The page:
Abortion bill puts healthcare providers in the crosshairs

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Oklahoma Governor Kevin Stitt speaks after signing into law a bill making performing an abortion a felony, punishable by up to 10 years in prison, on Tuesday. (AP Photo/Sue Ogrocki)

OKLAHOMA CITY — Lawmakers are directly targeting health care providers in their attempts to ban abortion in Oklahoma, a move decried by doctors and abortion rights activists.

Gov. Kevin Stitt signed into law the first in a series of bills coming out of the Legislature this year on Tuesday that would jail and fine health care providers who perform abortions. More bills are coming — which the governor has already promised to sign — that would financially incentivize anyone in the state to take a health care provider to court suspected of providing or assisting with an abortion.

The response from medical professionals and activists was swift:

“Once again, Oklahoma politicians are taking control of the personal health decisions that belong to Oklahomans and their families,” said Alexis McGill Johnson, president of the Planned Parenthood Action Fund. “This ban, like all abortion bans, will hurt real people – people who make a decision that they know will be best for themselves, their life, their family and their future.”

“The Oklahoma State Medical Association remains committed to preserving the right of physicians to practice and meet the needs of their patients without politicians interfering in the doctor-patient relationship,” said Oklahoma State Medical President. , Mary Clarke, in a statement.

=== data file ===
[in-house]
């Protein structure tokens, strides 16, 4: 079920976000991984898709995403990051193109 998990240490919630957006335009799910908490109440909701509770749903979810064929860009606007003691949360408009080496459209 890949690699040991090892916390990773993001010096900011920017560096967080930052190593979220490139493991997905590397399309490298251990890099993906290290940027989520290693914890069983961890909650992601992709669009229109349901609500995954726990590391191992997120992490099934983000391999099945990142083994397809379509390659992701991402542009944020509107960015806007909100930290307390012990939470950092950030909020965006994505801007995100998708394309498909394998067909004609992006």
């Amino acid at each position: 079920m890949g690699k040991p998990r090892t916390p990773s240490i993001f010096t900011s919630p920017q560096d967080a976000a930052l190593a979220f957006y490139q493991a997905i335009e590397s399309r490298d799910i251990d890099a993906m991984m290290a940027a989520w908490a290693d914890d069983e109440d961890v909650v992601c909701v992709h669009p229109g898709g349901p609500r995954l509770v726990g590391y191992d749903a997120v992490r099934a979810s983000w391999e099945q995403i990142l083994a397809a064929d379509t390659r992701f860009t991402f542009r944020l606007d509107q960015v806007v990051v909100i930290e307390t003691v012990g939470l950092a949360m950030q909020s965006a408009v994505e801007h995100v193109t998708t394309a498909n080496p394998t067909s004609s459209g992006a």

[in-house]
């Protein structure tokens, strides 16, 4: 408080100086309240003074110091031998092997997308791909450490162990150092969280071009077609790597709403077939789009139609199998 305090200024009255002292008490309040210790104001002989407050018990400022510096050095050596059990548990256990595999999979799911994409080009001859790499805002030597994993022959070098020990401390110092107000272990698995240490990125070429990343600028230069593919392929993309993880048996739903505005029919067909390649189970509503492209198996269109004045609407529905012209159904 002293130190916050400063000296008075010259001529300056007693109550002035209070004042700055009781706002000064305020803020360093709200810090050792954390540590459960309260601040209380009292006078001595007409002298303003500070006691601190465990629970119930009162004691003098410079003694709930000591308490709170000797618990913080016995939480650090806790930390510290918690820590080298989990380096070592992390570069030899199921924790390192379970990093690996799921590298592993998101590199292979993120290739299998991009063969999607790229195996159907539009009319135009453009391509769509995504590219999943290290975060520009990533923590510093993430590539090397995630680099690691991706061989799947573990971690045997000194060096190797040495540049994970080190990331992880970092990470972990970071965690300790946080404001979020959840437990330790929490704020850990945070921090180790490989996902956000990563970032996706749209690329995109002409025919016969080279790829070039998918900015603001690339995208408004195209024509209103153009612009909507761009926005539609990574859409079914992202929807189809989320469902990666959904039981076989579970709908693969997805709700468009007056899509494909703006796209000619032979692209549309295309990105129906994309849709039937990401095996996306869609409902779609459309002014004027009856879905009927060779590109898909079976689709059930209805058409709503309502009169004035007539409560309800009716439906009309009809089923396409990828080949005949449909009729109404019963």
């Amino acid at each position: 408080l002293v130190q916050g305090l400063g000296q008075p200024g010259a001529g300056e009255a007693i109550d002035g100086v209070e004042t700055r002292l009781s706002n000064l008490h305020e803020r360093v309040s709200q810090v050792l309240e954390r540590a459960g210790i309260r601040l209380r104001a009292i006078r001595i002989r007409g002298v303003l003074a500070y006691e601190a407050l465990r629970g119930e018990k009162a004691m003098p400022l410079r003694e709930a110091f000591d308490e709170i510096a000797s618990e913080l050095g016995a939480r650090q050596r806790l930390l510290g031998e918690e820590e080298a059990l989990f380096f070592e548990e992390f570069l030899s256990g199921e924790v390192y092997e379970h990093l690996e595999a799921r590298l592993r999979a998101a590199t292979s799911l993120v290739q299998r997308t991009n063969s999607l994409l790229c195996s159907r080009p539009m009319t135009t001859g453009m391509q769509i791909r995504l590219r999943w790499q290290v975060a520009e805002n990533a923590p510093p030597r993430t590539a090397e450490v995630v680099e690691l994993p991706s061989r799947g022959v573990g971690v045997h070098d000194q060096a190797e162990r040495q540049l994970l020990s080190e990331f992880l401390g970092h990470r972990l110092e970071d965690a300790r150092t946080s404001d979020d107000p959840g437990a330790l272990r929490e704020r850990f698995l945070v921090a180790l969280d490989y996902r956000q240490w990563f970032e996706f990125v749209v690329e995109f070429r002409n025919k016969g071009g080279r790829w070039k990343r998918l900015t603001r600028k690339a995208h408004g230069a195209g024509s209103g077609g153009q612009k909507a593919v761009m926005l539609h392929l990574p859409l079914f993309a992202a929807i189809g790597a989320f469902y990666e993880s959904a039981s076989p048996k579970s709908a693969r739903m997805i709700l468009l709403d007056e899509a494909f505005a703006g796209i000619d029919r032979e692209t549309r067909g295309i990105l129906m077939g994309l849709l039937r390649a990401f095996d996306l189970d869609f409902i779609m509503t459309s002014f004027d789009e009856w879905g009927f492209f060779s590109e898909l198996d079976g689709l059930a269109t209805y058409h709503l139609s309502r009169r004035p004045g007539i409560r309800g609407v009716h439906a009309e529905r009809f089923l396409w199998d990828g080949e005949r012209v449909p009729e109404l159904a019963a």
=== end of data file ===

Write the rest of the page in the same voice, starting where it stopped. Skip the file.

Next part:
Lawmakers say they are generating multiple bills with redundant and even contradictory provisions in hopes that some measures will stand after the US Supreme Court issues a ruling on abortion this summer.

“We want Oklahoma to be the most pro-life state in the country,” Stitt said as he signed Senate Bill 612 into law on Tuesday. “We want to ban abortion in the state of Oklahoma.”

“What I like about this one (the bill) is that there is no punishment for the mother,” Oklahoma Attorney General John O’Connor said. “It’s for the practitioner doing it.”

SB 612, by State Sen. Nathan Dahm, R-Broken Arrow, and State Rep. Jim Olsen, R-Roland, states that the new law does not authorize “the charge or conviction of a woman for a criminal offense in the death of his own unborn child.

Instead, the measure makes the act of performing or attempting to perform an abortion at any stage of gestation a felony, punishable by up to 10 years in prison and a fine of $100,000.

The bill provides that a licensed physician can defend themselves in court alleging that medical treatment given to the woman accidentally resulted in injury or death to the fetus.

The signing ceremony for SB 612 came a day after a legislative committee advanced House Bill 4327, by Rep. Wendi Stearman, R-Collinsville and Dahm, one step closer to the governor’s office . HB 4327 is one of two bills modeled after a Texas law that allows any resident to sue someone they believe performed an abortion or assisted a woman in having an abortion. HB 4327 would create a civil action against abortion providers and those who assist, with statutory damages set at no less than $10,000.